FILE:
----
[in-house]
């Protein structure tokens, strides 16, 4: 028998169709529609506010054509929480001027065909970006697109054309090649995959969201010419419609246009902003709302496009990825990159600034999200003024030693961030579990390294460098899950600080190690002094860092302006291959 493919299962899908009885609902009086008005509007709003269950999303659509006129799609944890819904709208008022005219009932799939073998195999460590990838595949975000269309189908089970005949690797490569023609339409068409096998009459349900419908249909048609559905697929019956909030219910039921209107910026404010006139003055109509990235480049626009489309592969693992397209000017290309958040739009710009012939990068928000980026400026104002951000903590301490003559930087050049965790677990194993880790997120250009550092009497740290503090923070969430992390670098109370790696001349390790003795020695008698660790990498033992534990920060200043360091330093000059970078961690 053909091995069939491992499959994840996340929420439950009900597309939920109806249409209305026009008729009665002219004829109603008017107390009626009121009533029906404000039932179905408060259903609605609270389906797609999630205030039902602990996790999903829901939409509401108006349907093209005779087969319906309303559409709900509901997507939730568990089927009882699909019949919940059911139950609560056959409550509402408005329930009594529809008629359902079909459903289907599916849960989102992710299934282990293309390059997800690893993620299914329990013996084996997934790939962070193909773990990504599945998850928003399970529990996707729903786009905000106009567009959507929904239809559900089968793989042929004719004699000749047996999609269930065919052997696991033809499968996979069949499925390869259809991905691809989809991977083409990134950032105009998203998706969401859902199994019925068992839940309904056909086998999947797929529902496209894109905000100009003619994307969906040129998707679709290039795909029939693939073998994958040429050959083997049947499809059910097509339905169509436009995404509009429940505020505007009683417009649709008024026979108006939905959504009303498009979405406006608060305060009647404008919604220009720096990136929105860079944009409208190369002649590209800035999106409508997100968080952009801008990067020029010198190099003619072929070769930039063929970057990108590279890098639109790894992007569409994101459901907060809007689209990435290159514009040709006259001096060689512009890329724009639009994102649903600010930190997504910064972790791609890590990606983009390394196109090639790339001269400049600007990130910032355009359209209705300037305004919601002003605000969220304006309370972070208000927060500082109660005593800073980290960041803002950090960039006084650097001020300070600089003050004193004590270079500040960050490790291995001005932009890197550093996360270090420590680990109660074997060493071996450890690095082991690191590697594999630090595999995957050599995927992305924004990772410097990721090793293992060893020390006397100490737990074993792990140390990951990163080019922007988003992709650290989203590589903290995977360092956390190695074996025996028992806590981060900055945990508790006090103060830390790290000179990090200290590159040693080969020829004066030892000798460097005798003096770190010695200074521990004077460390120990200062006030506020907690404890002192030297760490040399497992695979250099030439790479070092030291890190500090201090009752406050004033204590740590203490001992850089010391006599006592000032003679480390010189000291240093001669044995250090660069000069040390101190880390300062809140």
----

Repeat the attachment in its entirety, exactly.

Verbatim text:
[in-house]
């Protein structure tokens, strides 16, 4: 028998169709529609506010054509929480001027065909970006697109054309090649995959969201010419419609246009902003709302496009990825990159600034999200003024030693961030579990390294460098899950600080190690002094860092302006291959 493919299962899908009885609902009086008005509007709003269950999303659509006129799609944890819904709208008022005219009932799939073998195999460590990838595949975000269309189908089970005949690797490569023609339409068409096998009459349900419908249909048609559905697929019956909030219910039921209107910026404010006139003055109509990235480049626009489309592969693992397209000017290309958040739009710009012939990068928000980026400026104002951000903590301490003559930087050049965790677990194993880790997120250009550092009497740290503090923070969430992390670098109370790696001349390790003795020695008698660790990498033992534990920060200043360091330093000059970078961690 053909091995069939491992499959994840996340929420439950009900597309939920109806249409209305026009008729009665002219004829109603008017107390009626009121009533029906404000039932179905408060259903609605609270389906797609999630205030039902602990996790999903829901939409509401108006349907093209005779087969319906309303559409709900509901997507939730568990089927009882699909019949919940059911139950609560056959409550509402408005329930009594529809008629359902079909459903289907599916849960989102992710299934282990293309390059997800690893993620299914329990013996084996997934790939962070193909773990990504599945998850928003399970529990996707729903786009905000106009567009959507929904239809559900089968793989042929004719004699000749047996999609269930065919052997696991033809499968996979069949499925390869259809991905691809989809991977083409990134950032105009998203998706969401859902199994019925068992839940309904056909086998999947797929529902496209894109905000100009003619994307969906040129998707679709290039795909029939693939073998994958040429050959083997049947499809059910097509339905169509436009995404509009429940505020505007009683417009649709008024026979108006939905959504009303498009979405406006608060305060009647404008919604220009720096990136929105860079944009409208190369002649590209800035999106409508997100968080952009801008990067020029010198190099003619072929070769930039063929970057990108590279890098639109790894992007569409994101459901907060809007689209990435290159514009040709006259001096060689512009890329724009639009994102649903600010930190997504910064972790791609890590990606983009390394196109090639790339001269400049600007990130910032355009359209209705300037305004919601002003605000969220304006309370972070208000927060500082109660005593800073980290960041803002950090960039006084650097001020300070600089003050004193004590270079500040960050490790291995001005932009890197550093996360270090420590680990109660074997060493071996450890690095082991690191590697594999630090595999995957050599995927992305924004990772410097990721090793293992060893020390006397100490737990074993792990140390990951990163080019922007988003992709650290989203590589903290995977360092956390190695074996025996028992806590981060900055945990508790006090103060830390790290000179990090200290590159040693080969020829004066030892000798460097005798003096770190010695200074521990004077460390120990200062006030506020907690404890002192030297760490040399497992695979250099030439790479070092030291890190500090201090009752406050004033204590740590203490001992850089010391006599006592000032003679480390010189000291240093001669044995250090660069000069040390101190880390300062809140």